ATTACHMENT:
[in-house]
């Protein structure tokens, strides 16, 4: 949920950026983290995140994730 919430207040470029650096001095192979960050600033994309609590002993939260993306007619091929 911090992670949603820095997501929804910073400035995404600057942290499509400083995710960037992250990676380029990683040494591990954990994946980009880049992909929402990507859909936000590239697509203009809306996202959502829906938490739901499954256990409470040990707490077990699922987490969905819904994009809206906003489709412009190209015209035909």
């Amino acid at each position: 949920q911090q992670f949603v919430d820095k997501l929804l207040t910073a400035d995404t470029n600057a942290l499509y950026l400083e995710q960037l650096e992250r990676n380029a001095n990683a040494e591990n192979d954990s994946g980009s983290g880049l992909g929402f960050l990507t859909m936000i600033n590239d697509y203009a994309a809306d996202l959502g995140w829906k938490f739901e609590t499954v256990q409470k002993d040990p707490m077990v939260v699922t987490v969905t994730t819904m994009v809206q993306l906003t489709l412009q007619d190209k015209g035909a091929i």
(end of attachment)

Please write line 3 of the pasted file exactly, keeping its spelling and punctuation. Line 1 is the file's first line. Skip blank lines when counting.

């Amino acid at each position: 949920q911090q992670f949603v919430d820095k997501l929804l207040t910073a400035d995404t470029n600057a942290l499509y950026l400083e995710q960037l650096e992250r990676n380029a001095n990683a040494e591990n192979d954990s994946g980009s983290g880049l992909g929402f960050l990507t859909m936000i600033n590239d697509y203009a994309a809306d996202l959502g995140w829906k938490f739901e609590t499954v256990q409470k002993d040990p707490m077990v939260v699922t987490v969905t994730t819904m994009v809206q993306l906003t489709l412009q007619d190209k015209g035909a091929i």